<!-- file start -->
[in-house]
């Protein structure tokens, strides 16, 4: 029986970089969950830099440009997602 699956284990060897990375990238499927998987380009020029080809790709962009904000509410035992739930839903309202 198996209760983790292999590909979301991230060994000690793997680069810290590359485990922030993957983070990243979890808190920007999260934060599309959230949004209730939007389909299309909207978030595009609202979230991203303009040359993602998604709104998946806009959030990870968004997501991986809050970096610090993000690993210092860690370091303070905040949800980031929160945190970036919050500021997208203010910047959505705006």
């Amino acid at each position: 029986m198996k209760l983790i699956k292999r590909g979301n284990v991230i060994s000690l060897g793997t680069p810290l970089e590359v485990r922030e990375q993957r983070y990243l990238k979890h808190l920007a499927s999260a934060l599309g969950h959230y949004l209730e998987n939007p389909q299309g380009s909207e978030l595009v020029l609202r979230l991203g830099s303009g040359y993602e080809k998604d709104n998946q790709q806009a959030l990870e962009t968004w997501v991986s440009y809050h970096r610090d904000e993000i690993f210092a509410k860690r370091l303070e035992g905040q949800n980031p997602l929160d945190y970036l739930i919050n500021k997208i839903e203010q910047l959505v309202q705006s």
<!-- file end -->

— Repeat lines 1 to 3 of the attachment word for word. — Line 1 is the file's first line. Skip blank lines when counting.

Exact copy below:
[in-house]
């Protein structure tokens, strides 16, 4: 029986970089969950830099440009997602 699956284990060897990375990238499927998987380009020029080809790709962009904000509410035992739930839903309202 198996209760983790292999590909979301991230060994000690793997680069810290590359485990922030993957983070990243979890808190920007999260934060599309959230949004209730939007389909299309909207978030595009609202979230991203303009040359993602998604709104998946806009959030990870968004997501991986809050970096610090993000690993210092860690370091303070905040949800980031929160945190970036919050500021997208203010910047959505705006």
């Amino acid at each position: 029986m198996k209760l983790i699956k292999r590909g979301n284990v991230i060994s000690l060897g793997t680069p810290l970089e590359v485990r922030e990375q993957r983070y990243l990238k979890h808190l920007a499927s999260a934060l599309g969950h959230y949004l209730e998987n939007p389909q299309g380009s909207e978030l595009v020029l609202r979230l991203g830099s303009g040359y993602e080809k998604d709104n998946q790709q806009a959030l990870e962009t968004w997501v991986s440009y809050h970096r610090d904000e993000i690993f210092a509410k860690r370091l303070e035992g905040q949800n980031p997602l929160d945190y970036l739930i919050n500021k997208i839903e203010q910047l959505v309202q705006s």